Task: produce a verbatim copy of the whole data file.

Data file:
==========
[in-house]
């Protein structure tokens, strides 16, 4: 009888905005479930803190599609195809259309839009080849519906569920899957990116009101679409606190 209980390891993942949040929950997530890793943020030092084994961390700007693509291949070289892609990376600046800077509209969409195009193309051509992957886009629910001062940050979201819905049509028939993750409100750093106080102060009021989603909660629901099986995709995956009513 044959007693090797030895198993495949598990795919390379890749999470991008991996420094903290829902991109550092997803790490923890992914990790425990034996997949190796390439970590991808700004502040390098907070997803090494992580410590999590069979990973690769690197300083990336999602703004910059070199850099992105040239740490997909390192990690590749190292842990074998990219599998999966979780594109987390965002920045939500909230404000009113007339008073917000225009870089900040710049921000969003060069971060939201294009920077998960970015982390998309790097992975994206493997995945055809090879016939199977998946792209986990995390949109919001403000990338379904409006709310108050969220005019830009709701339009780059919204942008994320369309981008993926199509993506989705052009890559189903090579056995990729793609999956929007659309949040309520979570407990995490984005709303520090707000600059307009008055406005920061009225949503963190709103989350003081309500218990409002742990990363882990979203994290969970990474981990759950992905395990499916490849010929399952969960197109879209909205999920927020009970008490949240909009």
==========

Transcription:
[in-house]
């Protein structure tokens, strides 16, 4: 009888905005479930803190599609195809259309839009080849519906569920899957990116009101679409606190 209980390891993942949040929950997530890793943020030092084994961390700007693509291949070289892609990376600046800077509209969409195009193309051509992957886009629910001062940050979201819905049509028939993750409100750093106080102060009021989603909660629901099986995709995956009513 044959007693090797030895198993495949598990795919390379890749999470991008991996420094903290829902991109550092997803790490923890992914990790425990034996997949190796390439970590991808700004502040390098907070997803090494992580410590999590069979990973690769690197300083990336999602703004910059070199850099992105040239740490997909390192990690590749190292842990074998990219599998999966979780594109987390965002920045939500909230404000009113007339008073917000225009870089900040710049921000969003060069971060939201294009920077998960970015982390998309790097992975994206493997995945055809090879016939199977998946792209986990995390949109919001403000990338379904409006709310108050969220005019830009709701339009780059919204942008994320369309981008993926199509993506989705052009890559189903090579056995990729793609999956929007659309949040309520979570407990995490984005709303520090707000600059307009008055406005920061009225949503963190709103989350003081309500218990409002742990990363882990979203994290969970990474981990759950992905395990499916490849010929399952969960197109879209909205999920927020009970008490949240909009």